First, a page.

Our arrival time in Sighisoara was 6.22 but as we had crossed the border the clocks had gone forward an hour so it felt every bit as early as the 5.22 that our bodies were thinking it was. Bleary eyed we stepped off the train and when stepping out of the train station felt the instant difference with Vienna in the poorly maintained buildings, very cold weather and somewhat less prosperous locals. Everything was still sufficiently different to feel a little intimidating but we picked up our bags and followed our map down to the river, across the bridge and then up totally the wrong road. After a bit of back tracking we found our hotel nestled down a side street and at first and second glance it looked like a very nice place to stay. The receptionist showed us to our room, easily the largest on our travels so far and also close to the cheapest. Pleased to have landed on our feet we headed out to find breakfast where we landed somewhat on our wallet. On the recommendation of our guide book we went up into the citadel and found a very posh cafe and had a lovely breakfast whose only downside was being twice as expensive as anywhere else. 

Sighisoara, as with all of Romanian, has a complex and violent history. The citadel was constructed to repel invades from the Turkish empire and was largely successful. It is built on a small steep hill which sits at the bottom of a larger wooden valley. Walking through the main gate under the clock tower we found mainly empty narrow streets and a chilly wind to greet us. A few souvenir shops were open which we neglected in our search for food but we did get some nice views across town. With our immediate nutritional needs satisfied we headed back to the hotel for a serious power snooze to help with the train lag.

Our guide book promised a 'cute museum explaining  the colourful and sometime treacherous local history'. I've ranted about guide books on other trips but have always held up the Lonely Planet as how it should be done so it was with some dismay that I saw this was what we had in our hand. While not completely wrong it was certainly misleading, there may well have been colourful local history which was probably treacherous at times but neither the Romanian text nor the artifacts did much to illuminate this for us. The museum itself was housed in the clock tower and we climbed each level for a great view of the internal mechanism before walking around a balcony at the top which marked out how far it was to certain big cities - we were pleased to see that London was over 1800km away - not bad! One exhibit detailed the amazing career of local boy Herman 'rocket man' Oberth. At the early age he started to design space rockets and this advanced when he left to study physics in Munich where one assumes that his designs started to benefit from some scientific grounding. Herman continued to write about the possibility and mechanics of all aspects of space travel, the exhibit even included some early sketches of space suits which would be required, all very impressive for just after the first world war. His work progressed and during the second world war he co designed the famous V2 rocket for the Germans before moving to the USA and subsequently retiring. After the historic museum we dashed across to the weapons museum just before it closed for a random collection of suits of armory, functional swords and either blunderbuss's or mobile cannons depending on your definition.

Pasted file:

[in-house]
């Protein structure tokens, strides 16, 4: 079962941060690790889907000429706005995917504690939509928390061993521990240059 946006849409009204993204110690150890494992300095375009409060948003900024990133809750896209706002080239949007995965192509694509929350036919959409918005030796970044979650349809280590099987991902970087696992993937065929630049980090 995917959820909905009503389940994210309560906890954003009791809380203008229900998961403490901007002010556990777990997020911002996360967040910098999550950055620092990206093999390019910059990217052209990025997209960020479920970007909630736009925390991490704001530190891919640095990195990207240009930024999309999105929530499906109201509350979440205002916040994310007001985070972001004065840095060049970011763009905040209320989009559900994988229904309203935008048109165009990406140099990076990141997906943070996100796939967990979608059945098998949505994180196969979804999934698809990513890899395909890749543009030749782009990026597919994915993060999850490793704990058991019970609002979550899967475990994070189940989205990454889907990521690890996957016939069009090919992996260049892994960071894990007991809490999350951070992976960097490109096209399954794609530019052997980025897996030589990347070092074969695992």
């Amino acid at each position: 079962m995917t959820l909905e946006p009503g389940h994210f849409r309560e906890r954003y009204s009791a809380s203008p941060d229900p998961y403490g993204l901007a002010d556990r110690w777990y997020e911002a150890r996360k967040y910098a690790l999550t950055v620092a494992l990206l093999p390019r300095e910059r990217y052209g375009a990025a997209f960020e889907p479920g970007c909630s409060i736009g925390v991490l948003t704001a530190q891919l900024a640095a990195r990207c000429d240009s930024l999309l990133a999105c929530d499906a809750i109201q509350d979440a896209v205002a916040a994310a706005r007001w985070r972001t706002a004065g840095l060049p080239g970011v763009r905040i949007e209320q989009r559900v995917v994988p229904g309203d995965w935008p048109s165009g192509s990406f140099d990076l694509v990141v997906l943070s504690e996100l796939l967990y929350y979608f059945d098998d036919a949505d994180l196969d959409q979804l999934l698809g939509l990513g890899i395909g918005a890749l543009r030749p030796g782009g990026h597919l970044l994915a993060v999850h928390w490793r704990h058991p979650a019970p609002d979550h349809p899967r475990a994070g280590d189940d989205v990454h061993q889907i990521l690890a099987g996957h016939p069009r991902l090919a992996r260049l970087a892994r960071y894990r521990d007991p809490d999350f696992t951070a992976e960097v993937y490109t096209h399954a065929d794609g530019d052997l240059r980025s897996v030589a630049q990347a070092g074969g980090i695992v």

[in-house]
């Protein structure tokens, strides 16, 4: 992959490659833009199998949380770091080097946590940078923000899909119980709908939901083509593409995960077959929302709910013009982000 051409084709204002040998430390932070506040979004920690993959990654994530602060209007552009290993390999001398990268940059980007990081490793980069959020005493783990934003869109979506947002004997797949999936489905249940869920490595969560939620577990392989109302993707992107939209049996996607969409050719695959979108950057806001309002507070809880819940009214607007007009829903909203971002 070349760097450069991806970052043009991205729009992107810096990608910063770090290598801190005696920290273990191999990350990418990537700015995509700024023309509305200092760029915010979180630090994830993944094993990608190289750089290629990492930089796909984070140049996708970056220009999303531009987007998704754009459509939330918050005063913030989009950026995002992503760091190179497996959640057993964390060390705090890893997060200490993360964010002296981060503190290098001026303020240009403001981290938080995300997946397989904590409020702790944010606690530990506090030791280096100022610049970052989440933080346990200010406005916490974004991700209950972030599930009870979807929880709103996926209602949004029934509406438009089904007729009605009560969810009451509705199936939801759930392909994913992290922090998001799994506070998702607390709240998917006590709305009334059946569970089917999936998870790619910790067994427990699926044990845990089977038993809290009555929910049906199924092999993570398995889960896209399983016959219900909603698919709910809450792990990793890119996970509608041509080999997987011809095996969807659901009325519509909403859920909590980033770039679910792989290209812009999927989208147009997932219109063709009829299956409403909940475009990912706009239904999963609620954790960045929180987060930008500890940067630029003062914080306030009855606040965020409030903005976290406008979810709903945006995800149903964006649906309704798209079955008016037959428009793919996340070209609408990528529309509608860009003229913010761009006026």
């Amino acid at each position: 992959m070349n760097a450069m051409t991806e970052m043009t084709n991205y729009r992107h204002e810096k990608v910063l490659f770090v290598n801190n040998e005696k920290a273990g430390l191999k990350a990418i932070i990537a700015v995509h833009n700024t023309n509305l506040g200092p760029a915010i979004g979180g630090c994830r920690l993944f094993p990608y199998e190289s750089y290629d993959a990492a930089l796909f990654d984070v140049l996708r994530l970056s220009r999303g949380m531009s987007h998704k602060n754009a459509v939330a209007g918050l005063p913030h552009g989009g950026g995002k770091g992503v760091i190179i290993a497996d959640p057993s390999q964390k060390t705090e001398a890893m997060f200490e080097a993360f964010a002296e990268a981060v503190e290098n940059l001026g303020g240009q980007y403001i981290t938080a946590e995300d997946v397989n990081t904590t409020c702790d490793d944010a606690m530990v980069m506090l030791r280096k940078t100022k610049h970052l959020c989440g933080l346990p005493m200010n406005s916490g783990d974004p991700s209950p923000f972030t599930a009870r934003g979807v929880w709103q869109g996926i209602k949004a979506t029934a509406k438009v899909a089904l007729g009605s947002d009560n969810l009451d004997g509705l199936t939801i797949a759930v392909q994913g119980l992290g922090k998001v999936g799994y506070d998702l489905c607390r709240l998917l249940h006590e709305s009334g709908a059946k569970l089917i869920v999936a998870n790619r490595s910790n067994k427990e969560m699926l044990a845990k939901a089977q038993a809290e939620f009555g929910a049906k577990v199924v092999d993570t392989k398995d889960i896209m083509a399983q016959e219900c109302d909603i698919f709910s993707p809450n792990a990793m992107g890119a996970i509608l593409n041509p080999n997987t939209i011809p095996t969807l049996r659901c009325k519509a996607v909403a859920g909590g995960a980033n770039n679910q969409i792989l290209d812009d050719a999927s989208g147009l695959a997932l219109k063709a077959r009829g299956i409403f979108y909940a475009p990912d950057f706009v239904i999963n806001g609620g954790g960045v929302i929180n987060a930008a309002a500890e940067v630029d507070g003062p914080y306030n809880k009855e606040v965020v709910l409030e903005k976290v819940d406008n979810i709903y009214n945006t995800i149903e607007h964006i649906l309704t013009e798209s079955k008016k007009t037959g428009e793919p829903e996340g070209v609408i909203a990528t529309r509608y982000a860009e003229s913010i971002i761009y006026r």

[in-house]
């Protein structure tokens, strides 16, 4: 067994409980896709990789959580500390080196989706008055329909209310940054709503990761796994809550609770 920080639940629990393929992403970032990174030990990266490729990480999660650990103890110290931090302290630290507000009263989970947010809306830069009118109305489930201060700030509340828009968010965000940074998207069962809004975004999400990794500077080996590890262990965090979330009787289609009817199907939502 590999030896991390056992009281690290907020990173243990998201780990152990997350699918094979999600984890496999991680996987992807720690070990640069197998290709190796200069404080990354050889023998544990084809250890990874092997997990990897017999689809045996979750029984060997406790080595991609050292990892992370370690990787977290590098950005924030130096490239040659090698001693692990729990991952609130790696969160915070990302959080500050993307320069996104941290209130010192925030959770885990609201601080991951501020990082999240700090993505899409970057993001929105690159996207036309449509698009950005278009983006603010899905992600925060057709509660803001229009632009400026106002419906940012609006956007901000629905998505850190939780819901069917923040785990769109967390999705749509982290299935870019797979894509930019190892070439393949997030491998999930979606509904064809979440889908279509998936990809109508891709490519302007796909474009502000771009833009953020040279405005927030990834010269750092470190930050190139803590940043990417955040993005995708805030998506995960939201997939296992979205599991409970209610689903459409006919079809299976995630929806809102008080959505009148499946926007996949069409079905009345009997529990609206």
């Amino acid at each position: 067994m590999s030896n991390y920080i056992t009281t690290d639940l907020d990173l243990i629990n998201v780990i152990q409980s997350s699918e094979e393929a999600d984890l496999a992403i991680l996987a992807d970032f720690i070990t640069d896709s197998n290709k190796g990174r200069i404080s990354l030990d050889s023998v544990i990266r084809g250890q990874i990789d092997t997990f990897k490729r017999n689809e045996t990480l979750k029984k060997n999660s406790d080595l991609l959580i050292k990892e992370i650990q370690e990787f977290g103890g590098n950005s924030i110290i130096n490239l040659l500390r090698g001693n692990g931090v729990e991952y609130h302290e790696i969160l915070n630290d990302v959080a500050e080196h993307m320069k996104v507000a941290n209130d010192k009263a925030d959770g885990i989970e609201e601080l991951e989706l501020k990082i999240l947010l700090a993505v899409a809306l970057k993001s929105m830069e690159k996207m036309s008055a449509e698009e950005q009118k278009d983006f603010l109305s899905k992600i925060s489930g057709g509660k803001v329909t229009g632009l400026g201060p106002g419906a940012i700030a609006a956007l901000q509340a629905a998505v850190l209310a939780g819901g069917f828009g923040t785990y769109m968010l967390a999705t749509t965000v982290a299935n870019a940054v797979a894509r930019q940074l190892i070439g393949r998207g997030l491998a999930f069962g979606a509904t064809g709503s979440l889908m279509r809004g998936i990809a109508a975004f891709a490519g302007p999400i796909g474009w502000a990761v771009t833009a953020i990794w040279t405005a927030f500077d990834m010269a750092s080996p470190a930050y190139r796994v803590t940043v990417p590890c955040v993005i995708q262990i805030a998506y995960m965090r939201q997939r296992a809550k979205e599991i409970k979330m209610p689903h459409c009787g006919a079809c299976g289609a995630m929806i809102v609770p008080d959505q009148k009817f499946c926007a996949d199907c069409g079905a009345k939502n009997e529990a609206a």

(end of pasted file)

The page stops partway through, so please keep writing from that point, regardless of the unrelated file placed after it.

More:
Having mentioned the guidebook earlier I feel compelled to continue and set a few facts straight. Firstly anyone who reads it and is worried about the fact that there is only a single cash machine in town which may or may not be working, rest assured there are in fact over a dozen banks each with a shiny machine at the front. Furthermore anyone who reads that the train station ticket office is a shambles should ignore this, they speak reasonable English and are very efficient. Moreover the office that the guide book points you to no longer sells train tickets, but did not seem surprised to be asked once again. Rant over. For now. What the guide book alludes to correctly is the predictable difference between the older and younger generations. The older knew Communism for much of their lives where as the younger are embracing the more democratic capitalism and the possibilities of international travel and work now that Romania is part of the EU. There is also a curious mix of haves and have nots with clearly many people still almost subsistence farming bringing their wares into town on market day where as others are driving around in 4x4 Porches. Restaurants are a western idea which is being taken up but the locals we saw in them tended to be the movers and shakers rather than the ploughers and sowers.

With two museums under our belts it seemed like beer o'clock so we strolled  around the citadel until we saw a likely establishment. Fancying some snacks with our drinks we tried to order some crisps, even to the level of using the point and nod method with the menu but the owner resolutely assured us this was not possible. When leaving we were a little confused to find stacks of crisps behind the bar! With the day drawing to an end we had one last stroll before finding some food close to our restaurant and turning in for the night.